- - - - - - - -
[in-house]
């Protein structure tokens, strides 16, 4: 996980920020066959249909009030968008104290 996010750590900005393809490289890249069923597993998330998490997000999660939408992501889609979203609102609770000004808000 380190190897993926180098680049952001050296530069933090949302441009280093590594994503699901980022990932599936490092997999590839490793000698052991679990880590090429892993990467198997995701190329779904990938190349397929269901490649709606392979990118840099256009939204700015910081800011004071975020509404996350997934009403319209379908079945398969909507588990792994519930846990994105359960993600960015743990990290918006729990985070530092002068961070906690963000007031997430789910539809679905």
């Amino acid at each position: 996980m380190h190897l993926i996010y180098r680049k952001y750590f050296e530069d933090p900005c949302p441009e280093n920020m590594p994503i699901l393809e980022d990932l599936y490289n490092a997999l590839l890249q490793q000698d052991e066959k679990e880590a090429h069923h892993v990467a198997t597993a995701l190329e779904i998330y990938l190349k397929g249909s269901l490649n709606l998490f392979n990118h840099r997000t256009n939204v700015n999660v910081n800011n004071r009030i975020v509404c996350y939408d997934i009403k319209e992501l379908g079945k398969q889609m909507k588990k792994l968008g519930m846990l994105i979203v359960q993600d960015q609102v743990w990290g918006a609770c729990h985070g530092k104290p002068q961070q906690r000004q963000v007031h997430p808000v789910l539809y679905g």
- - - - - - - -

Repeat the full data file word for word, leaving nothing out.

[in-house]
């Protein structure tokens, strides 16, 4: 996980920020066959249909009030968008104290 996010750590900005393809490289890249069923597993998330998490997000999660939408992501889609979203609102609770000004808000 380190190897993926180098680049952001050296530069933090949302441009280093590594994503699901980022990932599936490092997999590839490793000698052991679990880590090429892993990467198997995701190329779904990938190349397929269901490649709606392979990118840099256009939204700015910081800011004071975020509404996350997934009403319209379908079945398969909507588990792994519930846990994105359960993600960015743990990290918006729990985070530092002068961070906690963000007031997430789910539809679905």
């Amino acid at each position: 996980m380190h190897l993926i996010y180098r680049k952001y750590f050296e530069d933090p900005c949302p441009e280093n920020m590594p994503i699901l393809e980022d990932l599936y490289n490092a997999l590839l890249q490793q000698d052991e066959k679990e880590a090429h069923h892993v990467a198997t597993a995701l190329e779904i998330y990938l190349k397929g249909s269901l490649n709606l998490f392979n990118h840099r997000t256009n939204v700015n999660v910081n800011n004071r009030i975020v509404c996350y939408d997934i009403k319209e992501l379908g079945k398969q889609m909507k588990k792994l968008g519930m846990l994105i979203v359960q993600d960015q609102v743990w990290g918006a609770c729990h985070g530092k104290p002068q961070q906690r000004q963000v007031h997430p808000v789910l539809y679905g």